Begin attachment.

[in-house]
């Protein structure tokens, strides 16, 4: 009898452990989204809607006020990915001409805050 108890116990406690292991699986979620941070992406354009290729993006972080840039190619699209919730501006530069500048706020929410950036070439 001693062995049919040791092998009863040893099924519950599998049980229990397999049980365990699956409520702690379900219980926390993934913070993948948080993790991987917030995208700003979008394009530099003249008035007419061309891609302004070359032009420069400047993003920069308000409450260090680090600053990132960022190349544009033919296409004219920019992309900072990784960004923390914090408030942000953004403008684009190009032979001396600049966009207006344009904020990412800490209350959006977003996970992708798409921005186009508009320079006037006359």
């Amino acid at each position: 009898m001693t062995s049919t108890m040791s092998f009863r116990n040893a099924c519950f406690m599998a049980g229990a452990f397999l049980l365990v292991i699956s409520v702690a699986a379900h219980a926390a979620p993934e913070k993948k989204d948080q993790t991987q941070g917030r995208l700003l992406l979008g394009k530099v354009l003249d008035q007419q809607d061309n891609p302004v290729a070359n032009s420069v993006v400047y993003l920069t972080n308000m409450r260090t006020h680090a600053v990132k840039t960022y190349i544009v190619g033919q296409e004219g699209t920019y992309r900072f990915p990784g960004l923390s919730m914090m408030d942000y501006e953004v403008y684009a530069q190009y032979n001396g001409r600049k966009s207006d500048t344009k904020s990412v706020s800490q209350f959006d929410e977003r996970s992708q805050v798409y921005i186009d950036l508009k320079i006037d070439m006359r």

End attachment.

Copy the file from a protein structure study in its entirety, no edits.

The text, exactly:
[in-house]
């Protein structure tokens, strides 16, 4: 009898452990989204809607006020990915001409805050 108890116990406690292991699986979620941070992406354009290729993006972080840039190619699209919730501006530069500048706020929410950036070439 001693062995049919040791092998009863040893099924519950599998049980229990397999049980365990699956409520702690379900219980926390993934913070993948948080993790991987917030995208700003979008394009530099003249008035007419061309891609302004070359032009420069400047993003920069308000409450260090680090600053990132960022190349544009033919296409004219920019992309900072990784960004923390914090408030942000953004403008684009190009032979001396600049966009207006344009904020990412800490209350959006977003996970992708798409921005186009508009320079006037006359």
């Amino acid at each position: 009898m001693t062995s049919t108890m040791s092998f009863r116990n040893a099924c519950f406690m599998a049980g229990a452990f397999l049980l365990v292991i699956s409520v702690a699986a379900h219980a926390a979620p993934e913070k993948k989204d948080q993790t991987q941070g917030r995208l700003l992406l979008g394009k530099v354009l003249d008035q007419q809607d061309n891609p302004v290729a070359n032009s420069v993006v400047y993003l920069t972080n308000m409450r260090t006020h680090a600053v990132k840039t960022y190349i544009v190619g033919q296409e004219g699209t920019y992309r900072f990915p990784g960004l923390s919730m914090m408030d942000y501006e953004v403008y684009a530069q190009y032979n001396g001409r600049k966009s207006d500048t344009k904020s990412v706020s800490q209350f959006d929410e977003r996970s992708q805050v798409y921005i186009d950036l508009k320079i006037d070439m006359r």